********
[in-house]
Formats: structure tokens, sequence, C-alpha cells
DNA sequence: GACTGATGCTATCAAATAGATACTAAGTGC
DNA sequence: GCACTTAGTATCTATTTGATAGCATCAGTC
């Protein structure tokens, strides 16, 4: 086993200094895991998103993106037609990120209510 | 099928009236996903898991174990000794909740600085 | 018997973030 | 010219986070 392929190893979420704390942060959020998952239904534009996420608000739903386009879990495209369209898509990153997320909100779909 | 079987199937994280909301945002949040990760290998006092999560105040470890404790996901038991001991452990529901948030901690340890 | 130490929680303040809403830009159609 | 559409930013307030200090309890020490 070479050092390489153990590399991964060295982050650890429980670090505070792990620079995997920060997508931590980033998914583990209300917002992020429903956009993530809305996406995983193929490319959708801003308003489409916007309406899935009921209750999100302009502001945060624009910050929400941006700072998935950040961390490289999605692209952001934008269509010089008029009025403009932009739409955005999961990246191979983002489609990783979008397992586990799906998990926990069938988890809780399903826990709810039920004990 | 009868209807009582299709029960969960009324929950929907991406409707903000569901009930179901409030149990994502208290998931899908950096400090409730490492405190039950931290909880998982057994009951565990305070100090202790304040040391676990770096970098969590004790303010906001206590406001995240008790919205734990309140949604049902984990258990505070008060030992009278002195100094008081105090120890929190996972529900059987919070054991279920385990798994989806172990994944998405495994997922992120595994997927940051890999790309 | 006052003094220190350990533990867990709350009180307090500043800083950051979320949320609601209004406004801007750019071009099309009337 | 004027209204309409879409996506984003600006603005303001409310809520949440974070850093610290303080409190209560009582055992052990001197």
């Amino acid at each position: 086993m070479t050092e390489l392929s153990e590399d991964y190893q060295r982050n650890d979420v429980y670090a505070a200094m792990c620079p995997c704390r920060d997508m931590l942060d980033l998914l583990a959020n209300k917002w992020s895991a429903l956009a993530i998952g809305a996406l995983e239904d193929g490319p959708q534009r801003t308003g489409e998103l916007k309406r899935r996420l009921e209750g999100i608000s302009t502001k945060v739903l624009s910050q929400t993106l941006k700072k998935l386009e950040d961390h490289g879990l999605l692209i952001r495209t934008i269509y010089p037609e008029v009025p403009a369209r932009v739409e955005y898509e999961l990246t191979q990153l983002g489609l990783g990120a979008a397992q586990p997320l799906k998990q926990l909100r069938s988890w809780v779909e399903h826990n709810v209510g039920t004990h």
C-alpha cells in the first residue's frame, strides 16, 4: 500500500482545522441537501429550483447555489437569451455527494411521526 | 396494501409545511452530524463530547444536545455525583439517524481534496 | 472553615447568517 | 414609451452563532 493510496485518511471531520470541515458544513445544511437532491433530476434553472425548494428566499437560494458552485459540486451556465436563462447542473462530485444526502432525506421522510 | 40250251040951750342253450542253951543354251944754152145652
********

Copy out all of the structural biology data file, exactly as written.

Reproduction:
[in-house]
Formats: structure tokens, sequence, C-alpha cells
DNA sequence: GACTGATGCTATCAAATAGATACTAAGTGC
DNA sequence: GCACTTAGTATCTATTTGATAGCATCAGTC
């Protein structure tokens, strides 16, 4: 086993200094895991998103993106037609990120209510 | 099928009236996903898991174990000794909740600085 | 018997973030 | 010219986070 392929190893979420704390942060959020998952239904534009996420608000739903386009879990495209369209898509990153997320909100779909 | 079987199937994280909301945002949040990760290998006092999560105040470890404790996901038991001991452990529901948030901690340890 | 130490929680303040809403830009159609 | 559409930013307030200090309890020490 070479050092390489153990590399991964060295982050650890429980670090505070792990620079995997920060997508931590980033998914583990209300917002992020429903956009993530809305996406995983193929490319959708801003308003489409916007309406899935009921209750999100302009502001945060624009910050929400941006700072998935950040961390490289999605692209952001934008269509010089008029009025403009932009739409955005999961990246191979983002489609990783979008397992586990799906998990926990069938988890809780399903826990709810039920004990 | 009868209807009582299709029960969960009324929950929907991406409707903000569901009930179901409030149990994502208290998931899908950096400090409730490492405190039950931290909880998982057994009951565990305070100090202790304040040391676990770096970098969590004790303010906001206590406001995240008790919205734990309140949604049902984990258990505070008060030992009278002195100094008081105090120890929190996972529900059987919070054991279920385990798994989806172990994944998405495994997922992120595994997927940051890999790309 | 006052003094220190350990533990867990709350009180307090500043800083950051979320949320609601209004406004801007750019071009099309009337 | 004027209204309409879409996506984003600006603005303001409310809520949440974070850093610290303080409190209560009582055992052990001197």
């Amino acid at each position: 086993m070479t050092e390489l392929s153990e590399d991964y190893q060295r982050n650890d979420v429980y670090a505070a200094m792990c620079p995997c704390r920060d997508m931590l942060d980033l998914l583990a959020n209300k917002w992020s895991a429903l956009a993530i998952g809305a996406l995983e239904d193929g490319p959708q534009r801003t308003g489409e998103l916007k309406r899935r996420l009921e209750g999100i608000s302009t502001k945060v739903l624009s910050q929400t993106l941006k700072k998935l386009e950040d961390h490289g879990l999605l692209i952001r495209t934008i269509y010089p037609e008029v009025p403009a369209r932009v739409e955005y898509e999961l990246t191979q990153l983002g489609l990783g990120a979008a397992q586990p997320l799906k998990q926990l909100r069938s988890w809780v779909e399903h826990n709810v209510g039920t004990h």
C-alpha cells in the first residue's frame, strides 16, 4: 500500500482545522441537501429550483447555489437569451455527494411521526 | 396494501409545511452530524463530547444536545455525583439517524481534496 | 472553615447568517 | 414609451452563532 493510496485518511471531520470541515458544513445544511437532491433530476434553472425548494428566499437560494458552485459540486451556465436563462447542473462530485444526502432525506421522510 | 40250251040951750342253450542253951543354251944754152145652